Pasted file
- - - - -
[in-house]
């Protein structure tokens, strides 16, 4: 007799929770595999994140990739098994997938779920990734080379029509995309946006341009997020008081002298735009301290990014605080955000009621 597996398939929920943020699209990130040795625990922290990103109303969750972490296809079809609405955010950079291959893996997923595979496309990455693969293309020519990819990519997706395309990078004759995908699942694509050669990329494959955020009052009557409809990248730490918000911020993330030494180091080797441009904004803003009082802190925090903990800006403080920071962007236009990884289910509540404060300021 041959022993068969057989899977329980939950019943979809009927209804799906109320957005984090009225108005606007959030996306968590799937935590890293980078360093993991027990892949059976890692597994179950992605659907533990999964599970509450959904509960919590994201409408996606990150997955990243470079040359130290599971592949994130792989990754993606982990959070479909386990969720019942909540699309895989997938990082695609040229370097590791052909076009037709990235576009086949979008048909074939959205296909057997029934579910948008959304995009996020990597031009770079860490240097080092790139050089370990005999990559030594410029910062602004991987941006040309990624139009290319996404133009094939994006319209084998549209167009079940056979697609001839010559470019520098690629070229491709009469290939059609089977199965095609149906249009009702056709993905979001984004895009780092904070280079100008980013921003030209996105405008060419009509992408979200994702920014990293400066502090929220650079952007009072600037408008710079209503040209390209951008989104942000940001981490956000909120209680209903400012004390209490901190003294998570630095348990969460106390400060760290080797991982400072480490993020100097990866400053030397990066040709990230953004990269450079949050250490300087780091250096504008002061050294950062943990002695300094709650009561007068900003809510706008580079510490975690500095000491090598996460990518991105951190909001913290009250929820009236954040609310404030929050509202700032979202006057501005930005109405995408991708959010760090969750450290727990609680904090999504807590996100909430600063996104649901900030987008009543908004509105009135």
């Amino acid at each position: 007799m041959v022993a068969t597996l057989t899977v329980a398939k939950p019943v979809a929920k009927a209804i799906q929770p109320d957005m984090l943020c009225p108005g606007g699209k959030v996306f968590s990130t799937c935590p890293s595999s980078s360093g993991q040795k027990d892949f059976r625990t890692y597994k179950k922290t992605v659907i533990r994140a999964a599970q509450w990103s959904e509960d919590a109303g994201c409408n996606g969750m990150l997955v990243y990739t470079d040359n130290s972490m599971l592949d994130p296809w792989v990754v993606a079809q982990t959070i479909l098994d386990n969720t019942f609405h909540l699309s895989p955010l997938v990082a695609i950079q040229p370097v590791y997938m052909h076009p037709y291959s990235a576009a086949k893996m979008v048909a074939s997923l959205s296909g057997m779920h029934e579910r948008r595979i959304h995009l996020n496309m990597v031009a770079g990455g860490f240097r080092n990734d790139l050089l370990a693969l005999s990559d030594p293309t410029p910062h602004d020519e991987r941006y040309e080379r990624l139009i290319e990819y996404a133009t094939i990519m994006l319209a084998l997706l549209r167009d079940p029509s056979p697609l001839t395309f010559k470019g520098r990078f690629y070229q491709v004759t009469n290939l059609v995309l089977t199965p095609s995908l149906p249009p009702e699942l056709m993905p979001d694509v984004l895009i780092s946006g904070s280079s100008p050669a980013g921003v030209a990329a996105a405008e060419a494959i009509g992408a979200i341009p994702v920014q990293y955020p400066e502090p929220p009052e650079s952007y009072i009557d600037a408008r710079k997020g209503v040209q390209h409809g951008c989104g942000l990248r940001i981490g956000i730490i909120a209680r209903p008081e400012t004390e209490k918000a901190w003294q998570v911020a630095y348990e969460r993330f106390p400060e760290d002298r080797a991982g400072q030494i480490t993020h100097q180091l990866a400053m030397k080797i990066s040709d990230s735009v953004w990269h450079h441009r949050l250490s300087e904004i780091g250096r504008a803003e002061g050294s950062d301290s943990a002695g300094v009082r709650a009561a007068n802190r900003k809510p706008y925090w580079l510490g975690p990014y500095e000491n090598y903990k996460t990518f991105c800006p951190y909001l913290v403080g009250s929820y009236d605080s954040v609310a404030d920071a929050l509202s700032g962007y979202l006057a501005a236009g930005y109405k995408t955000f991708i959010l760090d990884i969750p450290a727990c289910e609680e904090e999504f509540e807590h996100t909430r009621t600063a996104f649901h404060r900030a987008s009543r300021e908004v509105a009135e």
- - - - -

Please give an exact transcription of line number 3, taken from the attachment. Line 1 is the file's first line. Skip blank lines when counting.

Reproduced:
């Amino acid at each position: 007799m041959v022993a068969t597996l057989t899977v329980a398939k939950p019943v979809a929920k009927a209804i799906q929770p109320d957005m984090l943020c009225p108005g606007g699209k959030v996306f968590s990130t799937c935590p890293s595999s980078s360093g993991q040795k027990d892949f059976r625990t890692y597994k179950k922290t992605v659907i533990r994140a999964a599970q509450w990103s959904e509960d919590a109303g994201c409408n996606g969750m990150l997955v990243y990739t470079d040359n130290s972490m599971l592949d994130p296809w792989v990754v993606a079809q982990t959070i479909l098994d386990n969720t019942f609405h909540l699309s895989p955010l997938v990082a695609i950079q040229p370097v590791y997938m052909h076009p037709y291959s990235a576009a086949k893996m979008v048909a074939s997923l959205s296909g057997m779920h029934e579910r948008r595979i959304h995009l996020n496309m990597v031009a770079g990455g860490f240097r080092n990734d790139l050089l370990a693969l005999s990559d030594p293309t410029p910062h602004d020519e991987r941006y040309e080379r990624l139009i290319e990819y996404a133009t094939i990519m994006l319209a084998l997706l549209r167009d079940p029509s056979p697609l001839t395309f010559k470019g520098r990078f690629y070229q491709v004759t009469n290939l059609v995309l089977t199965p095609s995908l149906p249009p009702e699942l056709m993905p979001d694509v984004l895009i780092s946006g904070s280079s100008p050669a980013g921003v030209a990329a996105a405008e060419a494959i009509g992408a979200i341009p994702v920014q990293y955020p400066e502090p929220p009052e650079s952007y009072i009557d600037a408008r710079k997020g209503v040209q390209h409809g951008c989104g942000l990248r940001i981490g956000i730490i909120a209680r209903p008081e400012t004390e209490k918000a901190w003294q998570v911020a630095y348990e969460r993330f106390p400060e760290d002298r080797a991982g400072q030494i480490t993020h100097q180091l990866a400053m030397k080797i990066s040709d990230s735009v953004w990269h450079h441009r949050l250490s300087e904004i780091g250096r504008a803003e002061g050294s950062d301290s943990a002695g300094v009082r709650a009561a007068n802190r900003k809510p706008y925090w580079l510490g975690p990014y500095e000491n090598y903990k996460t990518f991105c800006p951190y909001l913290v403080g009250s929820y009236d605080s954040v609310a404030d920071a929050l509202s700032g962007y979202l006057a501005a236009g930005y109405k995408t955000f991708i959010l760090d990884i969750p450290a727990c289910e609680e904090e999504f509540e807590h996100t909430r009621t600063a996104f649901h404060r900030a987008s009543r300021e908004v509105a009135e």